Our Head of Coffee in London, Nuno, recently spent some time in Brazil visiting our producers and experiencing the Brazilian specialty coffee industry firsthand.

We’ve been purchasing Brazilian specialty coffee direct from origin almost since day one. In that time, we’ve developed longstanding relationships with farmers and growers who produce some of the finest coffee in the world.  Our purpose when we visit origin never changes; it’s about creating a personal connection, educating ourselves and visiting farms. 

Nuno’s journey began with Kamba Coffee, an importer based in the UK. Kamba link together specialty coffee roasters around the world to quality producers in Brazil and Ethiopia. First stop is Costa Café, a facility where local producers take samples of their harvests to be evaluated. 

This is an important step for many local producers as it’s an opportunity to learn where their harvest can be improved in the future. Coffee is graded on size, number of defects, uniformity and many other factors. There are multiple scoring ranks of quality in the coffee industry — only the best lots are purchased for Costa Cafés exports. 

A site visit follows in the afternoon to the San Antônio farm in Espírito Santo do Pinhal, which is run by Patrícia Coelho. Part of a long-time coffee producing family (over 100 years!), Patrícia produces a wide variety of coffee and processes everything on site.

This is unusual for a Brazilian coffee plantation, as much of the processing throughout the country is done at third party facilities, such as Costa Café’s own dry mill. For the past few years Patricia has been working on producing strictly specialty coffee — this requires higher investment in her farm, but she can then charge a premium for the coffee she produces.

Unlike Patrícia, most producers in Brazil lack the facilities to process their own coffee. Dry mills are where dried coffee is sent for the last processing step before export. Here coffee beans are removed from the parchment layer and any dried flesh or skin. They are then sorted by density, size and cleaned of defects. Costa operate two dry mill facilities in South Minas, one for commercial grade processing, the second for specialty coffee where the higher scoring lots are processed.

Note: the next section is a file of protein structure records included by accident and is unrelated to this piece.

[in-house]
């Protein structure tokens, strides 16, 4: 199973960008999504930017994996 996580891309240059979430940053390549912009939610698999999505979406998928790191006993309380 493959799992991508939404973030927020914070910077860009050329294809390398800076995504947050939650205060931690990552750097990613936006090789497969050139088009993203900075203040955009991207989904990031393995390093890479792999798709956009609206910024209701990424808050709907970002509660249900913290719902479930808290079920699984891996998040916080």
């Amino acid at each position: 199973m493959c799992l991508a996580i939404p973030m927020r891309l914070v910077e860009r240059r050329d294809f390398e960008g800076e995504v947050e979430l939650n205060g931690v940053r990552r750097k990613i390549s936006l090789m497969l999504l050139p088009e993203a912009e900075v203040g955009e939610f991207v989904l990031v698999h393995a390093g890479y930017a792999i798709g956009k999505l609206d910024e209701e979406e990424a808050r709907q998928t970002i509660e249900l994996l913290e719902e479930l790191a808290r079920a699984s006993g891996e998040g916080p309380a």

A few more processing facilities and farm visits wrapped up Nuno’s tour with Kamba. Fazenda Santana, Fazenda Japoranti, Fazenda Pedra Grande and Fazendas Irarema and Barrinha — farms that utilise a variety of mechanical and manual harvesting methods to produce their premium coffee. 

We visit Brazil as often as we can to continue building our relationships with the people behind the beans; they take so much pride in producing outstanding specialty coffee. 

Nuno finished up with Kamba and began the second half of his trip with one of Brazil’s largest specialty coffee exporters, NKG Stockler. With his guides Jorge and Neto, their first stop was to a farm that Allpress has been buying coffee from for over ten years; the Ferraz family farm. This farm is made up of multiple family producers. Each family owns seperate land, production and storage facilities, but they sell under one name. Around 80% of their production is bought by us — it truly is exceptional specialty coffee. 

The next day the team visited the beautiful Fazenda Imigrantes owned by Ricardo Beira. They were shown around by Ricardo as well as the farm manager João. This is a young farm, only in its second year of production, but they're committed to regenerating the land and are planning to have 40% of their farm as a natural reserve (Brazilian law only enforces 20% in this region). 

We’ve skipped over the delicious local wines, caipirinhas and tasty canapés that Nuno was treated to, but just like that his trip to Brazil was done. 

An opportunity to meet the people behind our coffee is incredibly special. We’ve been visiting our producers for over twenty years; we know a conversation and meeting over the cupping table is much more valuable than an email or phone call, so we’ll never pass up an opportunity to connect with our partners.

Until next time.